Ireland’s population aging dramatically as emigration takes effect
Young brain drain continues as economic recession bites
Ireland’s current “brain drain” has become evident in the recent figures from the Central Statistic Office (CSO). Figures show that the number of young adults in Ireland has fallen by ten percent.
The CSO figures shows that the group of Irish between the ages 19 and 24 were the only group to fall. This group decreased by 12 percent. The average age in Ireland has increased to 36.1 years-old.
The number of older people (over the age of 65) increased by 14 percent. The census found that there are now 20,000 older people living in nursing homes and 5,000 in residential hospitals. They also found that the rural population was, on average, two years older than the urban population.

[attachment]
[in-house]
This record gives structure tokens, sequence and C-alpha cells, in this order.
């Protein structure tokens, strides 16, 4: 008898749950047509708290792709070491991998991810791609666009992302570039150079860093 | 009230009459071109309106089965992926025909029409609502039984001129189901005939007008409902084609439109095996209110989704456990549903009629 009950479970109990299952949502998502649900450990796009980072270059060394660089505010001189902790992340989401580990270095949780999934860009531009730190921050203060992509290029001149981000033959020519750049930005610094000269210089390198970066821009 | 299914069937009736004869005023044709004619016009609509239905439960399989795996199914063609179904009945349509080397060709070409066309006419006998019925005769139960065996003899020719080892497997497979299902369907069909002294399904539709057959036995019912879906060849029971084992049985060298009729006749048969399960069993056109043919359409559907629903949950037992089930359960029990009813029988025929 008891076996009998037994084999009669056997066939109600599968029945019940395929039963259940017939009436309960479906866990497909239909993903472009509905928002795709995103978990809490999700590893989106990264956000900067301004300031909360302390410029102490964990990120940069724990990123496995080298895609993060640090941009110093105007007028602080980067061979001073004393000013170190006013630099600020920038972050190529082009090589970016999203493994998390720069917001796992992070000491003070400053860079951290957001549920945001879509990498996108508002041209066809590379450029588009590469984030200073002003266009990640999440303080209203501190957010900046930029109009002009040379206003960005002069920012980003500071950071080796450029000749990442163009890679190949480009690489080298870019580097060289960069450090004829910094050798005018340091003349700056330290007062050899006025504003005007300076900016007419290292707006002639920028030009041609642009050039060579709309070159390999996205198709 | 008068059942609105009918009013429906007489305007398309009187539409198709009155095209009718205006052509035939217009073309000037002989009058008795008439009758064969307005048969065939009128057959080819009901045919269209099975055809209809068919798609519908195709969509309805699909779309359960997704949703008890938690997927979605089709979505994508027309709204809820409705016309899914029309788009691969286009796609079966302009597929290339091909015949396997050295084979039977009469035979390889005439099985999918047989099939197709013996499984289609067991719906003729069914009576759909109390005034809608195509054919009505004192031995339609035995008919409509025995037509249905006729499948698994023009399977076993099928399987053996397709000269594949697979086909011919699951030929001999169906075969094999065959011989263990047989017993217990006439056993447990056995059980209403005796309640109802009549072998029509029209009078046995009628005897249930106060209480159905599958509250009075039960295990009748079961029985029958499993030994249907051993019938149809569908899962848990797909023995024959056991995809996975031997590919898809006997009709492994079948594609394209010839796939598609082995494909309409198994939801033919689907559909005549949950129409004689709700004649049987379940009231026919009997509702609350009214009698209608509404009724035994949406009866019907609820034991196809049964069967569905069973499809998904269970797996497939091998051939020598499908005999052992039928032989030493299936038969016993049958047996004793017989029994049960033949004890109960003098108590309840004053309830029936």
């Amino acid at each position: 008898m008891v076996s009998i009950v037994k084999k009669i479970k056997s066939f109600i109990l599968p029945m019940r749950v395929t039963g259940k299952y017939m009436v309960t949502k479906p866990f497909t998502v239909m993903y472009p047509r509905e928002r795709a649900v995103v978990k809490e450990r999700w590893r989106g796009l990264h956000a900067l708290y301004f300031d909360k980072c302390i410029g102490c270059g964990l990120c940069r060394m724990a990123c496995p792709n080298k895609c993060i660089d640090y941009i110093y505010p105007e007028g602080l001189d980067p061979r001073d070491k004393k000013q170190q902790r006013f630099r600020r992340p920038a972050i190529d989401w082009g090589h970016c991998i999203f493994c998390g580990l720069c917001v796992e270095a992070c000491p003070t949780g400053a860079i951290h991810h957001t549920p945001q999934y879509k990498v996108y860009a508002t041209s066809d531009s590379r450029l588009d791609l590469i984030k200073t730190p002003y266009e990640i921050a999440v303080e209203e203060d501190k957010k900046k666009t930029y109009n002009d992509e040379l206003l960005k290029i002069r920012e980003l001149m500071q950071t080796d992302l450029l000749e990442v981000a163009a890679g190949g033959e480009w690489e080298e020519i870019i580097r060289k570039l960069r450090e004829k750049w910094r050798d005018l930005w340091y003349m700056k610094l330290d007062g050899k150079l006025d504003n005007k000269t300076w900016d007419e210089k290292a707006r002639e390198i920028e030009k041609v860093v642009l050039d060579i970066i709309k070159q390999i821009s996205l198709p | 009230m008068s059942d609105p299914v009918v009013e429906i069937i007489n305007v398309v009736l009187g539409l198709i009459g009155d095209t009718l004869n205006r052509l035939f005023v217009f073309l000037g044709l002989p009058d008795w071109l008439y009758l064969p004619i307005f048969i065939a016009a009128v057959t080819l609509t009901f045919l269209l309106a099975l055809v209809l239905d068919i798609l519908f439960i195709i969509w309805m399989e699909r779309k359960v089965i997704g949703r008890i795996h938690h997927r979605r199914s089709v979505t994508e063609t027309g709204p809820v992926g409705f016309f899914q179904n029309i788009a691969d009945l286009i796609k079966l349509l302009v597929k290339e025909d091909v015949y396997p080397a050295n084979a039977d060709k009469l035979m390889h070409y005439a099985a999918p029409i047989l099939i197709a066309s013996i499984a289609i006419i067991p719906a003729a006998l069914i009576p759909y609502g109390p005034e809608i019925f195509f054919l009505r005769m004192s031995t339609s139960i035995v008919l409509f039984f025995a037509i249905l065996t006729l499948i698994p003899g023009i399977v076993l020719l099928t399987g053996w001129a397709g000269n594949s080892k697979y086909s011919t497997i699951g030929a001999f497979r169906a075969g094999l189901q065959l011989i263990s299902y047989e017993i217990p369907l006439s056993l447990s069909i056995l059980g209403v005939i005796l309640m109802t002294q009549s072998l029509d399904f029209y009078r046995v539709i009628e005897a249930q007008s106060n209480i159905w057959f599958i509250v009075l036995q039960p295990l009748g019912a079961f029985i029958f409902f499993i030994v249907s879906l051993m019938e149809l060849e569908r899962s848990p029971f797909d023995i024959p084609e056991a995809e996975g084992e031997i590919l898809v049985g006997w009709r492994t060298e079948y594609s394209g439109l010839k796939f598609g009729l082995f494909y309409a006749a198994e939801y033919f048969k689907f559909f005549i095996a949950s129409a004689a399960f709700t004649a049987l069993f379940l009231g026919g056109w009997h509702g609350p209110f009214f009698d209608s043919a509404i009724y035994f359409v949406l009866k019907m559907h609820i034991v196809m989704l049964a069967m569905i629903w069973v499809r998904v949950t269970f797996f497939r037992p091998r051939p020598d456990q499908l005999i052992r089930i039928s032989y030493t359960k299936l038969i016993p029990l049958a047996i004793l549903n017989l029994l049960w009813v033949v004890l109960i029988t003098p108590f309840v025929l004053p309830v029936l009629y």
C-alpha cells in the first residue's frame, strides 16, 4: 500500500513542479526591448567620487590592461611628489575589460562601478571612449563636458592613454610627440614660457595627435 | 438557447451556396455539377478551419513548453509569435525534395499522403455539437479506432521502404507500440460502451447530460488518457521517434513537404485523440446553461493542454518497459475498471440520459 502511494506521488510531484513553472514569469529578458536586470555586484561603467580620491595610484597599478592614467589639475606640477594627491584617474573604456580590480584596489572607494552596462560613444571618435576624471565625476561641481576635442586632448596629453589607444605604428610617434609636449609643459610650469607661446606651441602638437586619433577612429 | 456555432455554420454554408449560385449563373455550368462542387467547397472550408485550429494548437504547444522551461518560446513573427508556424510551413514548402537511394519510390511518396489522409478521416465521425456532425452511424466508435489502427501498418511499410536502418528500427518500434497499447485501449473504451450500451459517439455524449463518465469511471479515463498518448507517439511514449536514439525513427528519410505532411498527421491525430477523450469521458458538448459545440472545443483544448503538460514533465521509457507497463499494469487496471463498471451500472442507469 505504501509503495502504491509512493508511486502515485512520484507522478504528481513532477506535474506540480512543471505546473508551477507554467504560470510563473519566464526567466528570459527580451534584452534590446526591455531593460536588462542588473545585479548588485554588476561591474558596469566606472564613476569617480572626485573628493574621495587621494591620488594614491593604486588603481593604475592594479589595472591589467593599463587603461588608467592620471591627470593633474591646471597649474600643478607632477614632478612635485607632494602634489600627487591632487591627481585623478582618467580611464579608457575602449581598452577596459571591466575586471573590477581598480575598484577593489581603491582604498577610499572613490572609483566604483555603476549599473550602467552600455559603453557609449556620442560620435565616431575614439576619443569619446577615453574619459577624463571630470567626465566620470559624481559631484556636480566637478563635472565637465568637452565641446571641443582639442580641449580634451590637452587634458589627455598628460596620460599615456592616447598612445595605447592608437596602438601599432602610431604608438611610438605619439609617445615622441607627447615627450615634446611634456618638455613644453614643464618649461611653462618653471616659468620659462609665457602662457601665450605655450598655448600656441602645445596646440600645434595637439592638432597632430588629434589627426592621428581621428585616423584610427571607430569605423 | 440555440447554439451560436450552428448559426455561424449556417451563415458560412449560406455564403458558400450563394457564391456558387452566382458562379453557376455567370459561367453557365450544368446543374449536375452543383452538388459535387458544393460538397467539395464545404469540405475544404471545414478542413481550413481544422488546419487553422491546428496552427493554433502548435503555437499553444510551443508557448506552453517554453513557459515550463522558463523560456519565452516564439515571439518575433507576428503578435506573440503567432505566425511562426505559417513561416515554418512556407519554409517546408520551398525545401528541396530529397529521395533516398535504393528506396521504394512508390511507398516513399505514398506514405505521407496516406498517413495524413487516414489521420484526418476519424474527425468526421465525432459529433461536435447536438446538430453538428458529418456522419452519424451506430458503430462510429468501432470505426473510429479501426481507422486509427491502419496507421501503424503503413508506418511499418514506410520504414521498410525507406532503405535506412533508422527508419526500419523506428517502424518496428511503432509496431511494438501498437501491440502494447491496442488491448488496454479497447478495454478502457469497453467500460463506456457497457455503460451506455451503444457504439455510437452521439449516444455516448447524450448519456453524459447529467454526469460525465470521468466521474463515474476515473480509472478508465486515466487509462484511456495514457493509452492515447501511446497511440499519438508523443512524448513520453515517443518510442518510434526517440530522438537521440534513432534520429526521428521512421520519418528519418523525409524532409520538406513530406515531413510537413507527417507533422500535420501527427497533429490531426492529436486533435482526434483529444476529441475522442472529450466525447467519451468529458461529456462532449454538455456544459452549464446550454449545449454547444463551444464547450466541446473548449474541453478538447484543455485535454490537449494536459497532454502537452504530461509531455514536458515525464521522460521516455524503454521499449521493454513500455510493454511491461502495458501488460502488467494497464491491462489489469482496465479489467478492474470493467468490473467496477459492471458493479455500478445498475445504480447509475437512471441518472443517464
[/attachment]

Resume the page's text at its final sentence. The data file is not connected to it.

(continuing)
The reason for this drop in the population of young adults in Ireland is mainly due to the fact that every month 3,000 Irish people are emigrating. That works out at 111 people leaving the country day, according the CSO’s figures.
Ireland’s youth are leaving due to the crippling unemployment they face. The Organization for Economic Cooperation and Development reports that one in three Irish people between 15 and 24 are out of work.
Sadly Ireland is not the only country being affected by this global youth unemployment. The International Labour Organization’s figures show that across the globe 75 million youths are out of works. That’s six percent more than in 2008. By 2013 the unemployment rate in this age group will be 12.7 percent.
The number of unemployed youths in wealthy countries spiked 27 percent between 2008 and 2011.
In the United States, a Rutgers report shows that half of all college graduates are not in fulltime employment. And half of recent college graduates who are working are in jobs that don’t require a college degree.
With figures of emigration from Ireland at the highest rates since the Famine and unemployment across the globe continuing to climb it looks like a daunting future for the youth of Ireland.
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